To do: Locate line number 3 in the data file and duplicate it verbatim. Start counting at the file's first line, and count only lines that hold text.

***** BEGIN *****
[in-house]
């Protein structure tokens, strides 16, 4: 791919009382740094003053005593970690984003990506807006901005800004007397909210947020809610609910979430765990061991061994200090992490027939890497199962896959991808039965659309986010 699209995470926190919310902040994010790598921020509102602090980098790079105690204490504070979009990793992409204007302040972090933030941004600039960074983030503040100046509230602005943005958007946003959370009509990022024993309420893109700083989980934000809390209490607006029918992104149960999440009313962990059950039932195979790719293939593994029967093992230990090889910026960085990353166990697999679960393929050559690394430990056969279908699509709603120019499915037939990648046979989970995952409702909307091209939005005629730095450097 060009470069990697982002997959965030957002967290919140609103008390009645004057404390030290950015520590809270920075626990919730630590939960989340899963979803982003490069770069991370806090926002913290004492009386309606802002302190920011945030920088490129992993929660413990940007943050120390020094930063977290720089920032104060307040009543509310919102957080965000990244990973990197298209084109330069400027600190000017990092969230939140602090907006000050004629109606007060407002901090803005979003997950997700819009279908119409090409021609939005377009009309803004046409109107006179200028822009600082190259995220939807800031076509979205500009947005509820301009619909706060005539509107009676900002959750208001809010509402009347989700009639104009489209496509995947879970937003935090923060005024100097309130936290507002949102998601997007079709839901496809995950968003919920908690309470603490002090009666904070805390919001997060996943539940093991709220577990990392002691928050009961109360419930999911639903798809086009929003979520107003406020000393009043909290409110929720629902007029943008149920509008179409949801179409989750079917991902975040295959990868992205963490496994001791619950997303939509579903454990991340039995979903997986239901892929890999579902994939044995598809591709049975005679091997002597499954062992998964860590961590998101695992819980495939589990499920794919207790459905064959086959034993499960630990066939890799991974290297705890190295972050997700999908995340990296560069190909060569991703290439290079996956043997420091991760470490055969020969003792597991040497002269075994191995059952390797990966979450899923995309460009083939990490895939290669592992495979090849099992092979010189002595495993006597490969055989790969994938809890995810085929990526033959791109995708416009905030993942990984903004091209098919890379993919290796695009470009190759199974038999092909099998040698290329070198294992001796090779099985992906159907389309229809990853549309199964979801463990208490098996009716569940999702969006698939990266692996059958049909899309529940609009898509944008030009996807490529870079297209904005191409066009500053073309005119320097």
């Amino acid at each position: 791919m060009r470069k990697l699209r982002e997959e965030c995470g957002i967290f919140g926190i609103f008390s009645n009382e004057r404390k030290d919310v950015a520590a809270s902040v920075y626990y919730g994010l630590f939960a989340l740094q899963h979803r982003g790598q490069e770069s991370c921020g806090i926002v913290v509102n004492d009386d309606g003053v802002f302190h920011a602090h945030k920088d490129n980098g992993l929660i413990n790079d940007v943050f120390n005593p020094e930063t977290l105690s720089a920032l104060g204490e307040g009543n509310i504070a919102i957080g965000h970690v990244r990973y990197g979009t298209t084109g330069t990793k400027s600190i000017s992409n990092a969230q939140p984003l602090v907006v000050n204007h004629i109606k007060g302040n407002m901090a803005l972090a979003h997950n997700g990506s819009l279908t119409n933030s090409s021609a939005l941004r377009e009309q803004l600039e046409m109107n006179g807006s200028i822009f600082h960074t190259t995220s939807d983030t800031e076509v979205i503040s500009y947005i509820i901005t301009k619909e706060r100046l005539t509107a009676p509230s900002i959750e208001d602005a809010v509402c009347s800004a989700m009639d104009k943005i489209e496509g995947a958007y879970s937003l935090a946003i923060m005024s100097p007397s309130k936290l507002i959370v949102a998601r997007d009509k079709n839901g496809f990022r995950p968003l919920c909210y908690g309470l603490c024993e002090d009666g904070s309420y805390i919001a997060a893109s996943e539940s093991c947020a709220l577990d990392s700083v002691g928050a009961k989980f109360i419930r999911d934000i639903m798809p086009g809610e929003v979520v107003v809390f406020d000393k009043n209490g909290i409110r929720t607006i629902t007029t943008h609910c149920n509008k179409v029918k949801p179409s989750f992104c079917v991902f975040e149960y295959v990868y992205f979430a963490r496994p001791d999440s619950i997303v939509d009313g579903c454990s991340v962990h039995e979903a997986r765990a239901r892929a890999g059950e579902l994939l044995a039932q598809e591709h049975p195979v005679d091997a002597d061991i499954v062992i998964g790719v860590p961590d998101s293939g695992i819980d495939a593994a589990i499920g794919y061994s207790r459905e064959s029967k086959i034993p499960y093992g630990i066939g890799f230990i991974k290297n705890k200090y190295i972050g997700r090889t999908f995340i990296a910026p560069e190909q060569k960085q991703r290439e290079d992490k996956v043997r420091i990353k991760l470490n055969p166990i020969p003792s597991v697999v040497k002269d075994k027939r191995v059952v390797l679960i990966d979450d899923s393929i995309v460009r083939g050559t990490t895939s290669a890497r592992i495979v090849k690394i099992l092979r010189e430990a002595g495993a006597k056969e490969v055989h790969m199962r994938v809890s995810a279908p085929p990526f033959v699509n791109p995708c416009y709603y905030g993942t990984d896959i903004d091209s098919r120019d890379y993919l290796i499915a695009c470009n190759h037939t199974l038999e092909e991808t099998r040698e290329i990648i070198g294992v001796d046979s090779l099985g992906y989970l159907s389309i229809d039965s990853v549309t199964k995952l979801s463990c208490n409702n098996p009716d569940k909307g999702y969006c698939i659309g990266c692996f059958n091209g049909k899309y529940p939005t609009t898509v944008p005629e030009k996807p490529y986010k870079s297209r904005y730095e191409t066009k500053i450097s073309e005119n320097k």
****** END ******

């Amino acid at each position: 791919m060009r470069k990697l699209r982002e997959e965030c995470g957002i967290f919140g926190i609103f008390s009645n009382e004057r404390k030290d919310v950015a520590a809270s902040v920075y626990y919730g994010l630590f939960a989340l740094q899963h979803r982003g790598q490069e770069s991370c921020g806090i926002v913290v509102n004492d009386d309606g003053v802002f302190h920011a602090h945030k920088d490129n980098g992993l929660i413990n790079d940007v943050f120390n005593p020094e930063t977290l105690s720089a920032l104060g204490e307040g009543n509310i504070a919102i957080g965000h970690v990244r990973y990197g979009t298209t084109g330069t990793k400027s600190i000017s992409n990092a969230q939140p984003l602090v907006v000050n204007h004629i109606k007060g302040n407002m901090a803005l972090a979003h997950n997700g990506s819009l279908t119409n933030s090409s021609a939005l941004r377009e009309q803004l600039e046409m109107n006179g807006s200028i822009f600082h960074t190259t995220s939807d983030t800031e076509v979205i503040s500009y947005i509820i901005t301009k619909e706060r100046l005539t509107a009676p509230s900002i959750e208001d602005a809010v509402c009347s800004a989700m009639d104009k943005i489209e496509g995947a958007y879970s937003l935090a946003i923060m005024s100097p007397s309130k936290l507002i959370v949102a998601r997007d009509k079709n839901g496809f990022r995950p968003l919920c909210y908690g309470l603490c024993e002090d009666g904070s309420y805390i919001a997060a893109s996943e539940s093991c947020a709220l577990d990392s700083v002691g928050a009961k989980f109360i419930r999911d934000i639903m798809p086009g809610e929003v979520v107003v809390f406020d000393k009043n209490g909290i409110r929720t607006i629902t007029t943008h609910c149920n509008k179409v029918k949801p179409s989750f992104c079917v991902f975040e149960y295959v990868y992205f979430a963490r496994p001791d999440s619950i997303v939509d009313g579903c454990s991340v962990h039995e979903a997986r765990a239901r892929a890999g059950e579902l994939l044995a039932q598809e591709h049975p195979v005679d091997a002597d061991i499954v062992i998964g790719v860590p961590d998101s293939g695992i819980d495939a593994a589990i499920g794919y061994s207790r459905e064959s029967k086959i034993p499960y093992g630990i066939g890799f230990i991974k290297n705890k200090y190295i972050g997700r090889t999908f995340i990296a910026p560069e190909q060569k960085q991703r290439e290079d992490k996956v043997r420091i990353k991760l470490n055969p166990i020969p003792s597991v697999v040497k002269d075994k027939r191995v059952v390797l679960i990966d979450d899923s393929i995309v460009r083939g050559t990490t895939s290669a890497r592992i495979v090849k690394i099992l092979r010189e430990a002595g495993a006597k056969e490969v055989h790969m199962r994938v809890s995810a279908p085929p990526f033959v699509n791109p995708c416009y709603y905030g993942t990984d896959i903004d091209s098919r120019d890379y993919l290796i499915a695009c470009n190759h037939t199974l038999e092909e991808t099998r040698e290329i990648i070198g294992v001796d046979s090779l099985g992906y989970l159907s389309i229809d039965s990853v549309t199964k995952l979801s463990c208490n409702n098996p009716d569940k909307g999702y969006c698939i659309g990266c692996f059958n091209g049909k899309y529940p939005t609009t898509v944008p005629e030009k996807p490529y986010k870079s297209r904005y730095e191409t066009k500053i450097s073309e005119n320097k």